Activist in Residence

The Spiritual Life Office, with the Spiritual Life, Peace and Justice Crew, is bringing a NEW Activist-in-Residence program to campus. While on campus the activist will hold workshops, visit classes and be available to consult with members of the community on a particular social justice issue. Our desire in having the activist on campus for an extended period of time is for members of the Warren Wilson community to build relationships with, learn from and collaborate with an experienced activist who is working to effect change in our local, national and global communities. Our hope is that this Activist-in-Residence program will become an annual event that will serve the needs and interests of the community.

This year’s Activist-in-Residence, Tim Tyson, serves on the executive board of the North Carolina NAACP and the Center for Civil Right at UNC Law School. His research recently played a decisive role in winning a pardon of innocence from Governor Beverly Perdue for the "Wilmington Ten," civil rights activists wrongfully convicted in 1973 and sentenced to a total of 282 years in prison. During the unsuccessful 2012 struggle to defeat the anti-LBBT Ammendment One, he helped NAACP President William J. Barber bring about a historic alliance between LGBT communities and the NAACP. Along with Rev. Dr. Barber, Tyson was arrested in a nonviolent protest against the re-segregation of Wake County schools in 2010 and helped orchestrate the defeat of all four "neighborhood schools" candidates in the 2011 school board race.

Tyson served as Profressor of Afro-American Studies at the University of Wisconsin-Madison from 1994 until 2005, when he returned to North Carolina as the John Hope Franklin Senior Fellow at the National Humanities Center and accepted his current post at Duke University, Divinity School, and the University of North Carolina Chapel Hill. Tyson's community-based course, "The South in Black and White," with renowed gospel singer Mary D. Williams, draws hundreds of students from North Carolina Central University, UNC, Durham Technical and Community College, and Duke Divinity School every spring.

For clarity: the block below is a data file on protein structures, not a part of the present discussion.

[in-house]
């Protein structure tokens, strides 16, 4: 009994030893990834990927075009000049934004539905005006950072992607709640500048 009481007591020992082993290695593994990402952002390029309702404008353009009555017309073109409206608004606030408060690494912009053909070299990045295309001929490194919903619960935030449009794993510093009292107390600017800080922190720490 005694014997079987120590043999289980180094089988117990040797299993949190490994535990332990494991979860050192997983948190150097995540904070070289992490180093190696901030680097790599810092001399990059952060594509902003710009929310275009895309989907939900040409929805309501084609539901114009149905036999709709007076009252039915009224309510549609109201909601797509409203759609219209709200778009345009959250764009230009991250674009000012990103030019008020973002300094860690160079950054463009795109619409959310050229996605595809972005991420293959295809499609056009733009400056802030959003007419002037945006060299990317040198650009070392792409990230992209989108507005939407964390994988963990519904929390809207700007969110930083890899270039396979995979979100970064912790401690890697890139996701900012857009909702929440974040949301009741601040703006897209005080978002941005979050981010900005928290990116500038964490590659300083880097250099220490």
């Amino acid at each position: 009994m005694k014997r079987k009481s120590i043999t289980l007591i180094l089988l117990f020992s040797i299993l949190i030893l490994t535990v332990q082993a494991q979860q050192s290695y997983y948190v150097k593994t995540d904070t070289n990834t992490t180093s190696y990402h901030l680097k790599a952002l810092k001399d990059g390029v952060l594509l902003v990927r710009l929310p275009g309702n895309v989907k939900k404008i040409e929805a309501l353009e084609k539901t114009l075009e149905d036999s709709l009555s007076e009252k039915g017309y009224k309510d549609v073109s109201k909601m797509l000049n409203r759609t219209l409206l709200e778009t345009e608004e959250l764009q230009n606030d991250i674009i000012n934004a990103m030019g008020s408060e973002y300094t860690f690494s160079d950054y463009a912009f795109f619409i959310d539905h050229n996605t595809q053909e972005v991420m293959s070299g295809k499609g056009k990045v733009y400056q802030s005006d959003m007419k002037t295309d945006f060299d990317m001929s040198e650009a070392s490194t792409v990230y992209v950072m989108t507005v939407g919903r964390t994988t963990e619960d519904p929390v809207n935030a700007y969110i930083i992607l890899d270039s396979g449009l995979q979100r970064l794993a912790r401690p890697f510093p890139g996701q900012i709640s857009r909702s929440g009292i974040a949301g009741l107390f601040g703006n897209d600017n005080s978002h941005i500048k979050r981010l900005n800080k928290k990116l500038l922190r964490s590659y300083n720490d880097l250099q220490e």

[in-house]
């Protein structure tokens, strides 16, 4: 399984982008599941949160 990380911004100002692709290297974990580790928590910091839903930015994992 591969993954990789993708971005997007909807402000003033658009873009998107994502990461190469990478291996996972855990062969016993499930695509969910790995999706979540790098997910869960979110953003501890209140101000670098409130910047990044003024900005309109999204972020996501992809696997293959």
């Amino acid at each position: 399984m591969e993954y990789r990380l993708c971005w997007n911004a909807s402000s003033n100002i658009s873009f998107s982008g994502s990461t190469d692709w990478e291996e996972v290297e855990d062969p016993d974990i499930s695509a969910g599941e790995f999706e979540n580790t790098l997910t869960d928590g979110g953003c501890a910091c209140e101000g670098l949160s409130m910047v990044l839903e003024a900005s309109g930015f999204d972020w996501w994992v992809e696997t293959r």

He is best known for his 2004 memoir/history, Blood Done Sign My Name, finalist for the National Book Critics Circle Award and selected for UNC Chapel Hill's Summer Reading Program.  Named to Entertainment Weekley's "Must Life," the book also won the Grawemeyer Book Award, and the Christopher Award. Playwright/actor Mike Wiley turned Blood Done Sign My Name into a compelling play that recently opened at Warren Wilson; Hollywood director Jeb Stuart ("Die Hard," The Fugitive") made the book into a feature film that premiered in 2007, Blood Done Sign My Name has sold over 160,000 copies and is used at colleges, universities and secondary schools all over the country.

Tyson's 1999 Radio Free Dixie: Robert F. Williams and the Roots of Blacks Power won the Frederick Jackson Turner Prize for the best first book in U.S. History and the James Rawley Prize for best book on the race, both from the Organization of American Historians.  Radio Free Dixie provided the basis for a documentary film, "Negroes with Guns: Rob Williams and Black Power," broadcast nationally on the PBS February 7, 2006, winner of the 2006 Barnouw Prize for best historical film from the Organization of American Historians. His first book, Democracy Betrayed: the Wilmington Race Riot and Its Legacy, co-edited with David S. Cecelski, won the 1998 Outstanding Book Award from the Gustavus Meyers Center for the Study of Human Rights in North America.

His forthcoming book, "The Blood of Emmett TIll: How a Secret Mississippi Murder Became the Most Notorious Racial Incident in the History of the World and Changed America Forever," will be published in the fall of 2012 by Simon & Schuster. He is also working on "Teaching the Dog to Say Grace," a historical and theological examination of race and public education.